No matter what it may seem like, the current generation of twenty-somethings can’t have it easy. Not only do they have so many apps, social media trends, and follower counts to maintain, they are also constantly being ridiculed in pop culture for being the absolute worst. The generalisations usually draw them out as entitled, distant, and uncomfortably selfish. Popular shows like Girls, Broad City, and You’re the Worst have illustrated their big but usually very small concerns and preoccupations to varying degrees of derision.
It is a generation with too much information, too many people to please, and appearances to keep up as they live in a world defined by retweets, likes and shares. The pressure to bucket yourself as a certain kind of person has never been greater.
But how often does a TV show talk about the anxiety of not fitting into this order of things? No series has examined the identity crisis that comes with the need to be constantly “on fleek” on Snapchat. About how real relationships built over face-to-face conversations are lost.
Created by Sarah-Violet Bliss, Michael Showalter and Charles Rogers for Turner Broadcasting System, Search Party does the rare job of discussing this meaningless existence. Turning the lens inwards, the comedy explores a disturbing but hilarious existential crisis in a constantly connected world.
Dory, portrayed by Arrested Development’s Alia Shawkat, doesn’t have much going for her. She works as a personal assistant to a rich housewife and lives with her dull and spineless boyfriend Drew (John Reynolds). When she attempts to break out of the rut, she is told how uninteresting she is. She sums up her dilemma, “It’s just like everybody can tell me what I can’t do. But nobody can tell me what I can do.”
So, when Dory chances upon a missing flyer for a girl she knew in high school, she finds a much-needed purpose in life. Aspiring poet Chantal Witherbottom has gone missing and Dory is going to find her. Stalking the streets of Brooklyn in a detective story of her own making, Dory goes looking for “That Girl” from her dorm, dressed in a vintage trench coat. It has a very dark murder mystery vibe, which goes surprisingly well with the show’s unique brand of satirical humour.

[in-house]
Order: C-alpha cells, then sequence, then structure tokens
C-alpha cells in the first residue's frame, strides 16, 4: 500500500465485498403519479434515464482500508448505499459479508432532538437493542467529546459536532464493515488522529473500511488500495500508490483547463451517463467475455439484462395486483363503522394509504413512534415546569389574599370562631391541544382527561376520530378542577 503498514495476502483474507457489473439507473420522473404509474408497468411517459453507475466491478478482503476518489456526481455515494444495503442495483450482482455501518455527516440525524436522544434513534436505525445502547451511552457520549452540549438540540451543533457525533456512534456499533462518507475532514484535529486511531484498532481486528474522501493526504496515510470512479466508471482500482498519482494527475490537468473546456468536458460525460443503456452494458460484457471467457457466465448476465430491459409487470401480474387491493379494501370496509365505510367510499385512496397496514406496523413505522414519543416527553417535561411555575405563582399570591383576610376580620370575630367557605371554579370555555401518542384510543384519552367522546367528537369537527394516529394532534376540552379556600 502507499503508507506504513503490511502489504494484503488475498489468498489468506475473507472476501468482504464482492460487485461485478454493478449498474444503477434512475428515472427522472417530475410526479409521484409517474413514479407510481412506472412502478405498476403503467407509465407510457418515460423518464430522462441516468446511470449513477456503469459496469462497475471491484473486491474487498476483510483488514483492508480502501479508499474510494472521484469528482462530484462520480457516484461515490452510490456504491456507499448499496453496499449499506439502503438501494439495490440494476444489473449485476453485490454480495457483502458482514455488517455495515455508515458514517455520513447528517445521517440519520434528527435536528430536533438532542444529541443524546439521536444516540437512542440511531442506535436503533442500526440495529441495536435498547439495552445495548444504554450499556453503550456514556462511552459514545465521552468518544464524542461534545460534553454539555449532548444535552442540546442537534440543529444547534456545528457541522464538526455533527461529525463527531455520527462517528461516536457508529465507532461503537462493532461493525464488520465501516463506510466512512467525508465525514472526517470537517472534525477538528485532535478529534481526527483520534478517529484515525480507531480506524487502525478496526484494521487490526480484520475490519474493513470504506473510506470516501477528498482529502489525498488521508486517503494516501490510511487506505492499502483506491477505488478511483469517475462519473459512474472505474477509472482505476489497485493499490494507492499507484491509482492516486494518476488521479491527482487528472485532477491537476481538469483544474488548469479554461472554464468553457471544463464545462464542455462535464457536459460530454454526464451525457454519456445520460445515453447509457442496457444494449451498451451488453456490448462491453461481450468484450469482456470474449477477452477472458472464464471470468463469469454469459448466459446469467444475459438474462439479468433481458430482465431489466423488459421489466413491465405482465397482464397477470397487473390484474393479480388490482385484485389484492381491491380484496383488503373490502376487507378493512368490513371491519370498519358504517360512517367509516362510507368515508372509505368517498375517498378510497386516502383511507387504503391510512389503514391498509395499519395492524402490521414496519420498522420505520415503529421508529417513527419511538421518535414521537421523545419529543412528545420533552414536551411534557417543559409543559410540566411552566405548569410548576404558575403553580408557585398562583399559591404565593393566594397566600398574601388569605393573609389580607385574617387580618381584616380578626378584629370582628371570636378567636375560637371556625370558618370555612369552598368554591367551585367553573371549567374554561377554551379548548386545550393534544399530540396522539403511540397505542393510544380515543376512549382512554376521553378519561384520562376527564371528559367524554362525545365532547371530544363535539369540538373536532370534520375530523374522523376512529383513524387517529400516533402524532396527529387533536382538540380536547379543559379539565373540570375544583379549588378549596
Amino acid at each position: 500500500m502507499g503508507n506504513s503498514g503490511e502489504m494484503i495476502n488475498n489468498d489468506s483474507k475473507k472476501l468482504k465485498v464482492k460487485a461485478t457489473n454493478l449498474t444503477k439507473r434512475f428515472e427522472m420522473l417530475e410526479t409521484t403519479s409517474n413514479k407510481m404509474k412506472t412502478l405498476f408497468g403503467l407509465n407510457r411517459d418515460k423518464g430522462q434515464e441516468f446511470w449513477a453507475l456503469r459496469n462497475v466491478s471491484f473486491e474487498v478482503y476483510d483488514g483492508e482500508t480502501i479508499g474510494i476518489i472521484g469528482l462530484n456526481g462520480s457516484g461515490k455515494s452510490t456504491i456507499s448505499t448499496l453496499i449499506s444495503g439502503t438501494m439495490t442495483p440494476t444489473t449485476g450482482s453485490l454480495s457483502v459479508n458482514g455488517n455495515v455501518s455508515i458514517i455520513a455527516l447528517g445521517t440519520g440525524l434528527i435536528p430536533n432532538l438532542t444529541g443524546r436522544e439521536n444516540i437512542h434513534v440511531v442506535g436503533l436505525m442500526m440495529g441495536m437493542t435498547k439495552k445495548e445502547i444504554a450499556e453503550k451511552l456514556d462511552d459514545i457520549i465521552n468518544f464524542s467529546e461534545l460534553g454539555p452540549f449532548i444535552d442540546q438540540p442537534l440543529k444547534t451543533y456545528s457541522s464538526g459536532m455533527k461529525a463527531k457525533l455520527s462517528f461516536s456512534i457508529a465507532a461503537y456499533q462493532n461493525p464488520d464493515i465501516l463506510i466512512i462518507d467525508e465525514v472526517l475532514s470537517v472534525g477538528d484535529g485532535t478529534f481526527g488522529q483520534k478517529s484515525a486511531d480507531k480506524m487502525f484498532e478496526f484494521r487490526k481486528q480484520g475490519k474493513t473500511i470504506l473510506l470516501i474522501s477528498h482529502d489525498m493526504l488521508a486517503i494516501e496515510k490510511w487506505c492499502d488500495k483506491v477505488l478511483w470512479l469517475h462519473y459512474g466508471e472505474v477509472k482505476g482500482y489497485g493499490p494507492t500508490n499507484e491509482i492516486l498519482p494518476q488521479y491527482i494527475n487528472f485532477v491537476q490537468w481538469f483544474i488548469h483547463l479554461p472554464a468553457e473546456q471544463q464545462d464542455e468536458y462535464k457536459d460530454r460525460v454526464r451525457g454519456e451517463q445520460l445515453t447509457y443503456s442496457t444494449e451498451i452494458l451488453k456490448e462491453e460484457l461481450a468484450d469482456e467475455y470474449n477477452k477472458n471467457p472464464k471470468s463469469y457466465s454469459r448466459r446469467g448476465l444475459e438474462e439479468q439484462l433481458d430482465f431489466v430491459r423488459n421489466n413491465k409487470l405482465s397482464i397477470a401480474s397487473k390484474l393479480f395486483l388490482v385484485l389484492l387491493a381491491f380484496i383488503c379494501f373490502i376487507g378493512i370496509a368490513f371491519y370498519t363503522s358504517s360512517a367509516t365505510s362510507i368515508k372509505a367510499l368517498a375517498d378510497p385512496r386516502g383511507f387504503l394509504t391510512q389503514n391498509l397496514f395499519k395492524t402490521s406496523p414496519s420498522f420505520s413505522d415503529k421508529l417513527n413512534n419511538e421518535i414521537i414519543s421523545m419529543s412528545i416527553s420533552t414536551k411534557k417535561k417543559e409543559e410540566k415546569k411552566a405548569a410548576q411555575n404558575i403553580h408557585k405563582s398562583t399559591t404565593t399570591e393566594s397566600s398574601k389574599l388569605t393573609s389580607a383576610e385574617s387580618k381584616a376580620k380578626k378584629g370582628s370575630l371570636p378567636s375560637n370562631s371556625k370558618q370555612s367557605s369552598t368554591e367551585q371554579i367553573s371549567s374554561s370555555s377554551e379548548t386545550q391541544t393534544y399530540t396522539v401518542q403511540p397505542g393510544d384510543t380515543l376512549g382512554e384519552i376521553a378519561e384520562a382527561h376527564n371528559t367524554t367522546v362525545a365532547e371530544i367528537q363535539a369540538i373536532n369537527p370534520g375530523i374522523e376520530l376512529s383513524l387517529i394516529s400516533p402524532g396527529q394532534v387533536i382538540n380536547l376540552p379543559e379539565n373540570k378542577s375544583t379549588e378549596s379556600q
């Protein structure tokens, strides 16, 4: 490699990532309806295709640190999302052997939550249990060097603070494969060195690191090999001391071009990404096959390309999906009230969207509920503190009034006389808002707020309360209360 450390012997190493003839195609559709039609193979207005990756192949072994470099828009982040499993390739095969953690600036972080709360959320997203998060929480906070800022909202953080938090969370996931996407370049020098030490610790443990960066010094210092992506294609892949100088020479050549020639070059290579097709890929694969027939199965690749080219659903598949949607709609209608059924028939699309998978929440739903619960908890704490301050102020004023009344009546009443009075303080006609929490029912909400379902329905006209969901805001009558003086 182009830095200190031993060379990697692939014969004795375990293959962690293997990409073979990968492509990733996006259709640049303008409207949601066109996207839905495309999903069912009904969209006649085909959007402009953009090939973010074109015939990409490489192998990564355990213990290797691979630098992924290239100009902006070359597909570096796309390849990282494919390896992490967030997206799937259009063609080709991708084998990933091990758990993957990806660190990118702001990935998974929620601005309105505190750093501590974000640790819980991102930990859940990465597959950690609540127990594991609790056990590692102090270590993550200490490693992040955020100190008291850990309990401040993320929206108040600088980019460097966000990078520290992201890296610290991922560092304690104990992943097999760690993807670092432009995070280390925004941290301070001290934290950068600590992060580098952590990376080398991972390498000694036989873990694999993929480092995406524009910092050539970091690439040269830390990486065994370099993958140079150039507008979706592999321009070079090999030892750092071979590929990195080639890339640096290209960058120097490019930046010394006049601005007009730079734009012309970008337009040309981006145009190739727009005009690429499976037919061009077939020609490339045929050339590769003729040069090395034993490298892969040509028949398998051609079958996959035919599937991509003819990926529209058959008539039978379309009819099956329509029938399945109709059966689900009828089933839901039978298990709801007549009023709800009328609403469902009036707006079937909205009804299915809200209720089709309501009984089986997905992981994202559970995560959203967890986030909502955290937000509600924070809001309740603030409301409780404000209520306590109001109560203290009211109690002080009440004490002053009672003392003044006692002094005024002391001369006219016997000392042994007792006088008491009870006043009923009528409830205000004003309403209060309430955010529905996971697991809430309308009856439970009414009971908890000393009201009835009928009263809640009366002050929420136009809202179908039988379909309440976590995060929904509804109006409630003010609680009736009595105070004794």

Dory hatches conspiracy theories, creates flow charts on her apartment walls with post-it notes and string, hacks emails, infiltrates a fertility cult, and at one point attends a “non-interactive intimacy experience”, which is another name for a group of men sipping out of toy tea cups while watching a grown woman dressed like a little girl play with dolls. She meets a private eye, and just like she consoles herself with tiny similarities in how she and Chantal label their music CDs, Dory gets the encouragement she is looking for.
Though hesitant, her friends are always a part of this noir Nancy Drew adventure. Elliot (John Early), a sassy pathological liar remembers Chantal as the girl who has nothing to offer, but on hearing that she is missing, immediately tweets about the sweet girl from high school. Television actress Portia (Meredith Hagner) claims that Chantal was jealous of her. They don’t completely understand Dory’s obsession with Chantal, but none of them back out of the mission.
Picking up pieces of the story, building on assumptions and her nascent detective skills, Dory creates a version of Chantal in her mind. Dory is looking for Chantal and hoping to find herself.
The dialogue is crisp, clever, and even quotable. Alia Shawkat shines as an insecure, confused, but determined woman. Search Party makes for an engaging mystery, and a very compelling comedy which gets better as the series goes along, building to a stinging twist-in-the-tale finale.